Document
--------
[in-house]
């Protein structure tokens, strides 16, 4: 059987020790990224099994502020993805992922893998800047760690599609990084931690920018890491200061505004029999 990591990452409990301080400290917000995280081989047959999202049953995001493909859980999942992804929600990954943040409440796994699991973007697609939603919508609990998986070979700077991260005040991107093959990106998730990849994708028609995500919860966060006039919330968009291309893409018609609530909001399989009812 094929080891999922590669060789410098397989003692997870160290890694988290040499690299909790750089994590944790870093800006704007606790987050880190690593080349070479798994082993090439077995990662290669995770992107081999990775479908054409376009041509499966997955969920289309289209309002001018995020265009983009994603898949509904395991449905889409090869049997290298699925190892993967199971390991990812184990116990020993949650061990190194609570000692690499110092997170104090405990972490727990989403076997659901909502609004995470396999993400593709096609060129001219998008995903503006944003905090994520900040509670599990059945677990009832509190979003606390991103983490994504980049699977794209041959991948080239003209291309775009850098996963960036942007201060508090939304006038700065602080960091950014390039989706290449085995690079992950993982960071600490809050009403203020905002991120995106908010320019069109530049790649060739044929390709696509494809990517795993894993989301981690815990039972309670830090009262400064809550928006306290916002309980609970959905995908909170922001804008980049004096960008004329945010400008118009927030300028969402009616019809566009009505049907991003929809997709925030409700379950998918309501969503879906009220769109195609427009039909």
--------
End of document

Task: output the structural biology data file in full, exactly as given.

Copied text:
[in-house]
């Protein structure tokens, strides 16, 4: 059987020790990224099994502020993805992922893998800047760690599609990084931690920018890491200061505004029999 990591990452409990301080400290917000995280081989047959999202049953995001493909859980999942992804929600990954943040409440796994699991973007697609939603919508609990998986070979700077991260005040991107093959990106998730990849994708028609995500919860966060006039919330968009291309893409018609609530909001399989009812 094929080891999922590669060789410098397989003692997870160290890694988290040499690299909790750089994590944790870093800006704007606790987050880190690593080349070479798994082993090439077995990662290669995770992107081999990775479908054409376009041509499966997955969920289309289209309002001018995020265009983009994603898949509904395991449905889409090869049997290298699925190892993967199971390991990812184990116990020993949650061990190194609570000692690499110092997170104090405990972490727990989403076997659901909502609004995470396999993400593709096609060129001219998008995903503006944003905090994520900040509670599990059945677990009832509190979003606390991103983490994504980049699977794209041959991948080239003209291309775009850098996963960036942007201060508090939304006038700065602080960091950014390039989706290449085995690079992950993982960071600490809050009403203020905002991120995106908010320019069109530049790649060739044929390709696509494809990517795993894993989301981690815990039972309670830090009262400064809550928006306290916002309980609970959905995908909170922001804008980049004096960008004329945010400008118009927030300028969402009616019809566009009505049907991003929809997709925030409700379950998918309501969503879906009220769109195609427009039909």